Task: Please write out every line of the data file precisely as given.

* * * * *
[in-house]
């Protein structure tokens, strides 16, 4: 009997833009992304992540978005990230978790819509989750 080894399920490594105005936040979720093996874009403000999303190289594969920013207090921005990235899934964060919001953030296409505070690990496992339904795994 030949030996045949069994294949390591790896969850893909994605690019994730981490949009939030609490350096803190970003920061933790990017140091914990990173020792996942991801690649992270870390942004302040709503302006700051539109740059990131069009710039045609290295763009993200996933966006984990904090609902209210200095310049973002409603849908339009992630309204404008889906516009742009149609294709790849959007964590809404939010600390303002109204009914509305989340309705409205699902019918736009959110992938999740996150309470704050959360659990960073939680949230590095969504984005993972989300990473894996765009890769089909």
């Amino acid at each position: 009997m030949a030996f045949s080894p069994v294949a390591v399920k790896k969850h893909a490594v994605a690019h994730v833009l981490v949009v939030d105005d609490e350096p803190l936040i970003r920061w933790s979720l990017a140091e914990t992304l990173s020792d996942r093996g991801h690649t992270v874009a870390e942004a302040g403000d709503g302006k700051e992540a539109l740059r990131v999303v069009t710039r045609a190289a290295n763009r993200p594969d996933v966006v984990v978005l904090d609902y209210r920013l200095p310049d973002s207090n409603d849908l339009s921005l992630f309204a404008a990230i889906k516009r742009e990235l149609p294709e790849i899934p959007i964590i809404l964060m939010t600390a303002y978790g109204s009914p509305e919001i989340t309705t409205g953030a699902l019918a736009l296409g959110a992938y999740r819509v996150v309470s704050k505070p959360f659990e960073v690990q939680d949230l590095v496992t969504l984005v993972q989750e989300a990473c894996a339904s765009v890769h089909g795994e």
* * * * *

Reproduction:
[in-house]
């Protein structure tokens, strides 16, 4: 009997833009992304992540978005990230978790819509989750 080894399920490594105005936040979720093996874009403000999303190289594969920013207090921005990235899934964060919001953030296409505070690990496992339904795994 030949030996045949069994294949390591790896969850893909994605690019994730981490949009939030609490350096803190970003920061933790990017140091914990990173020792996942991801690649992270870390942004302040709503302006700051539109740059990131069009710039045609290295763009993200996933966006984990904090609902209210200095310049973002409603849908339009992630309204404008889906516009742009149609294709790849959007964590809404939010600390303002109204009914509305989340309705409205699902019918736009959110992938999740996150309470704050959360659990960073939680949230590095969504984005993972989300990473894996765009890769089909």
């Amino acid at each position: 009997m030949a030996f045949s080894p069994v294949a390591v399920k790896k969850h893909a490594v994605a690019h994730v833009l981490v949009v939030d105005d609490e350096p803190l936040i970003r920061w933790s979720l990017a140091e914990t992304l990173s020792d996942r093996g991801h690649t992270v874009a870390e942004a302040g403000d709503g302006k700051e992540a539109l740059r990131v999303v069009t710039r045609a190289a290295n763009r993200p594969d996933v966006v984990v978005l904090d609902y209210r920013l200095p310049d973002s207090n409603d849908l339009s921005l992630f309204a404008a990230i889906k516009r742009e990235l149609p294709e790849i899934p959007i964590i809404l964060m939010t600390a303002y978790g109204s009914p509305e919001i989340t309705t409205g953030a699902l019918a736009l296409g959110a992938y999740r819509v996150v309470s704050k505070p959360f659990e960073v690990q939680d949230l590095v496992t969504l984005v993972q989750e989300a990473c894996a339904s765009v890769h089909g795994e």